11 0 2 4 6 Beta, % 19701980199020002007 year ICT income share in the UK, % of GDP 11

12 01234567 Sweden U.S.A. U.K. Finland Denmark Belgium Australia Japan Hungary Netherlands Canada France Spain Czech Rep. Germany Austria Italy Slovenia Ireland Note Mean of 2000-latest year, market sector Income share of ICT, % 12

13 13 012345678 Finland Ireland Hungary Japan Germany Slovenia Czech Rep. Sweden Austria U.S.A. Denmark Italy France U.K. Belgium Spain Netherlands Canada Australia Note Mean of 2000-latest year, market sector Output share of ICT, %

14 14 Sweden U.S.A. Finland Australia Belgium Denmark Japan U.K. Hungary Canada Czech Rep. Spain Netherlands France Austria Germany Ireland Italy Slovenia Note Calculated using shares averaged over 2000-latest year; ICT relative prices assumed falling at 7% p.a. ICT use effect on long run growth of consumption and GDP, pppa

15 15

16 Terrific!... But havent you forgotten the Great Recession? Was the preceding boom partly an illusion? What will be the effect of the recession on the GDP growth rate? What will be the effect of the of recession on the GDP level? 16

17 Was the boom a statistical illusion? A large part of growth in the boom was due to growth of the financial services industry. This was mostly toxic rubbish and wont be repeated. So the past was not as good as we thought at the time. WRONG: the ONS measures real annual growth largely from the expenditure side [C+I+G+X-M]. Quarterly growth is adjusted to fit the annual path (with a lag). Most of the toxic rubbish is intermediate, so drops out of the expenditure side. The contribution of financial services to the expenditure side measure of GDP is mainly FISIM sold to households (2.7% of GDP in 2008). The toxic rubbish is in net exports (quite small: 1.5% of GDP in 2008). 17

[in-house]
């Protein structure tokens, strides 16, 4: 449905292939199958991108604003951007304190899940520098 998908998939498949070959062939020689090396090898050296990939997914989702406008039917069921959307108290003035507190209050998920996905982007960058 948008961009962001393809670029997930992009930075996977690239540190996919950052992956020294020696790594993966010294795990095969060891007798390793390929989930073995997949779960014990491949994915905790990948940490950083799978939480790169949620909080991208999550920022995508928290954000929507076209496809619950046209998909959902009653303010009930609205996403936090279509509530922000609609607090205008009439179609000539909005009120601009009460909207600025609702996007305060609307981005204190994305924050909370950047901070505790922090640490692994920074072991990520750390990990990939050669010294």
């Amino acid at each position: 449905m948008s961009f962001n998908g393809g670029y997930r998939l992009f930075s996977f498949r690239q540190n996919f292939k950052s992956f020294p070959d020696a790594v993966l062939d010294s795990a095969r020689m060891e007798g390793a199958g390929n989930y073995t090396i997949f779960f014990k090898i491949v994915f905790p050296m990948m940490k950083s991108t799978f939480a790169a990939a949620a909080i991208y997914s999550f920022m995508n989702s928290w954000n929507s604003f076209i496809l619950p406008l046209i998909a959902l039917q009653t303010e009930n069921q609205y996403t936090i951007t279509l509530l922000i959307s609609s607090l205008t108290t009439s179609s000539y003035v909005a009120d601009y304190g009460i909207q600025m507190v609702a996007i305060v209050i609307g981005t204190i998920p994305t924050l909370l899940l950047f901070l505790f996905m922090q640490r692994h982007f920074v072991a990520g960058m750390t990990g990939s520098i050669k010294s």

18 Long run outcome of the Great Recession 18

19 Effect of recession on the growth rate 1.TFP is meant to be what comes for free. But in practice measured TFP growth may include the effects of intangible investment which is mis-classified as current spending (R&D, design, training, etc) [Corrado et al. (2009); Marrano et al. (2009)]. This type of spending has likely fallen in the recession along with measured capital investment (e.g. BERD fell by 4.1% in 2009 over 2008 [source: ONS]). So measured TFP growth is likely to fall in the short run. 1.The Great Recession may lead to changes in institutions and policies which impact the long run growth rate. After all, we are still living with the consequences of the 1 st World War and the Great Depression --- world trade was freer before 1914 than it is today. Upside: Reform of the banking system will make the economy safer (end to boom and bust?) Downside: World-wide collapse into protectionism, revival of industrial policy and of cartelization (a rerun of the 1930s) [Broadberry & Crafts, 1992] 19